Superbugs: future threat of humanity?


Olivier Fortier-Francoeur, journalist

In 2002, US Biologists found a new kind of threat infecting a very unlucky patient from Michigan. This enemy was no other than a superbug. What are they? How dangerous are they? All of your questions’s answers are here.


What are superbugs?


A superbug is a parasite like a bacteria or a virus that is immune against most treatments like antibiotics and vaccines used to stop it from infecting you. This means that if doctors cannot develop new technologies against this monster, you’re screwed unless your immune system manages to kill it by some kind of miracle. For example, the risk of getting reinfected or infected with two vaccine doses by the Omnicron variant is 5.4 times greater than the Delta variant, which technically means that it is becoming a new type of superbug. Furthermore, here is a list of superbugs:


-Carbapenem-resistant Enterobacteriaceae (CRE)

-Methicillin-resistant Staphylococcus aureus (MRSA)

-ESBL-producing Enterobacteriaceae (extended-spectrum β-lactamases)

-Vancomycin-resistant Enterococcus (VRE)

-Multidrug-resistant Pseudomonas aeruginosa.

-Multidrug-resistant Acinetobacter.


Where and how are they more likely to form?


All superbugs have one thing in common, they all have a section of DNA that makes them superbugs. This gene is acquired through evolution, long term exposition to the treatment or from another superbug who gave it to it. It’s like someone gave you a vaccine by sneezing on you. Because of this said information, superbugs are more likely to be found in hospitals and surprisingly, industrial livestock farms. In these places, animals are tightly packed together, which makes them perfect spots for diseases to spread. To solve this problem, farmers give antibiotics to these animals and for said reasons, they just make it worse by giving the possibility for the newly formed superbugs to infect you, just by eating your favorite cheeseburger.


How dangerous are they?


Superbugs are related to seven-hundred-thousand deaths every year since their discovery and kill at least 50 000 people per year in Europe and in the US. This number will grow ten times by 2050. It is estimated that they will kill more humans than cancer by 2050, which will include 400 000 Canadians. But that’s not all, these monsters can also economies that have been prosperous for decades. For example, the economist Jim O’Neill estimates that the cost for superbug treatments will cost 126,78 trillion Canadian dollars in the UK. If this very old country were to pay such an amount, it wouldn’t be able to contribute to the global economy for around 35 years.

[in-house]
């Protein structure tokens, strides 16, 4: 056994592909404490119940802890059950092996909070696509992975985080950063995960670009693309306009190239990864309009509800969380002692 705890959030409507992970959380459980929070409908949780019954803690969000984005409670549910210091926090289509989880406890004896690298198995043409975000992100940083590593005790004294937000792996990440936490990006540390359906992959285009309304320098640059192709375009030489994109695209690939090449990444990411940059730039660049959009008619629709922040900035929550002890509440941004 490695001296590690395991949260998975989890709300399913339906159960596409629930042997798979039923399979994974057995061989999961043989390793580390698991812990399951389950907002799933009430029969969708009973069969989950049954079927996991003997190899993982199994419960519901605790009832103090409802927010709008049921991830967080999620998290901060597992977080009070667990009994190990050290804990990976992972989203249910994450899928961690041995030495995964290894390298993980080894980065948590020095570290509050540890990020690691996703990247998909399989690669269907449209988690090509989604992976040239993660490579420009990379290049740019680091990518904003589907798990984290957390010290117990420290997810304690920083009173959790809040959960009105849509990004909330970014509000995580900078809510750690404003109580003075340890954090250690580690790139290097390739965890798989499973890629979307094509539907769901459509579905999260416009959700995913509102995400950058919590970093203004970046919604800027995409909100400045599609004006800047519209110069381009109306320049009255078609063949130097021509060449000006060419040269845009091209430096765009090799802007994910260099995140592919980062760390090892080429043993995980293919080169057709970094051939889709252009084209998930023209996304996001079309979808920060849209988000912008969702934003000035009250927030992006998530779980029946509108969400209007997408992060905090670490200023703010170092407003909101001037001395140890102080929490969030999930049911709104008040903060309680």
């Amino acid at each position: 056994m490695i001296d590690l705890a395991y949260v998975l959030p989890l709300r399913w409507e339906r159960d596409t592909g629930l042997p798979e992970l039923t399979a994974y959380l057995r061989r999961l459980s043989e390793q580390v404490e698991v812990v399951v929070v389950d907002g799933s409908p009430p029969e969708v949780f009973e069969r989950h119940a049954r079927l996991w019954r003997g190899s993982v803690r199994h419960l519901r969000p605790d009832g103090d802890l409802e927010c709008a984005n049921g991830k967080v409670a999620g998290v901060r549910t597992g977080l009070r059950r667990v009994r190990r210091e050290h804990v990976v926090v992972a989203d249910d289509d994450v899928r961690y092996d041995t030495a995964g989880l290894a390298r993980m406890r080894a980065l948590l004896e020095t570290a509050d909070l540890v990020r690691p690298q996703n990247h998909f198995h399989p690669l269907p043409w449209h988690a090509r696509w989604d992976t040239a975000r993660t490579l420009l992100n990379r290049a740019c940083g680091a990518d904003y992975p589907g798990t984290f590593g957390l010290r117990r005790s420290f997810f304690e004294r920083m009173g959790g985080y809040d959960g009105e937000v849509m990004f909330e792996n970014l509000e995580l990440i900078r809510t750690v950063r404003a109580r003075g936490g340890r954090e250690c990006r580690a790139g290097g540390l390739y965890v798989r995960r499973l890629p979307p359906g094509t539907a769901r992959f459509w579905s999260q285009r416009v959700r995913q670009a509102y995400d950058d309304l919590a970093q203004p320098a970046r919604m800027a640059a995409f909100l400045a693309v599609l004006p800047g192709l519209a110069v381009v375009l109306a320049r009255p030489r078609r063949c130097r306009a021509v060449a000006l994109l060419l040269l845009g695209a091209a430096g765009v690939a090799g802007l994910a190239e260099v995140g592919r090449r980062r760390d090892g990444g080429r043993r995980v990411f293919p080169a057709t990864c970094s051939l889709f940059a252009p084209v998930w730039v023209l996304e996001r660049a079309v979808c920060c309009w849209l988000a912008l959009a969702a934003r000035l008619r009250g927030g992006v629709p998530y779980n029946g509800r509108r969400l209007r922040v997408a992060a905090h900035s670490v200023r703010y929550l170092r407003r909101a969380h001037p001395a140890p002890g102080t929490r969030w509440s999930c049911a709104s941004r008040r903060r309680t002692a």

How can we cure a superbug infection?


Innovation is the key. There are already drugs called superantibiotics that are used to treat certain infections caused by resistant bacteria. Scientific journals like Nature Briefing believe that it is possible to make vaccines against superbugs and even that they are a need in order for patients to defeat such infections. Another solution consists of infusing Bacteriophages, or Phages for short, in the patient’s body. This curious being is basically a virus that infects bacteria and kills them. More details in a future article. Despite being possible for the superbug to be immune against Phages, it needs to give up on its antibiotic resistance in order to make it happen.


How can we eliminate superbugs?


Like every disease, every superbug can completely or almost disappear if the positive cases are low enough to stop spreading. For this to happen, humanity needs to prevent people from getting infected and cure the infected patients. Only then the superbug in question can have a low enough population to let humans move on. To prevent creating superbugs, you can avoid using too much antibiotics by only taking some in emergencies. If you are missing some, you can also get more vaccines in order to prevent more threats that could potentially develop antibiotic resistance from infecting your body.


Conclusion: should you worry about superbugs?


If humanity is not prepared, superbugs will give it a lot of trouble. The key against a possible resistant bacteria pandemic is to cure the infected patients and prevent other people from getting some of these little monsters. The fact that your infector is resistant to a treatment doesn’t mean it can endanger your life. It migth just be an annoying cold until your immune system finally gets rid of it by itself. For now, there is a lot more to worry about than superbugs.


sources: Google, Mayo Clinic, Imperial College of London, BBC news,, Nature Briefing,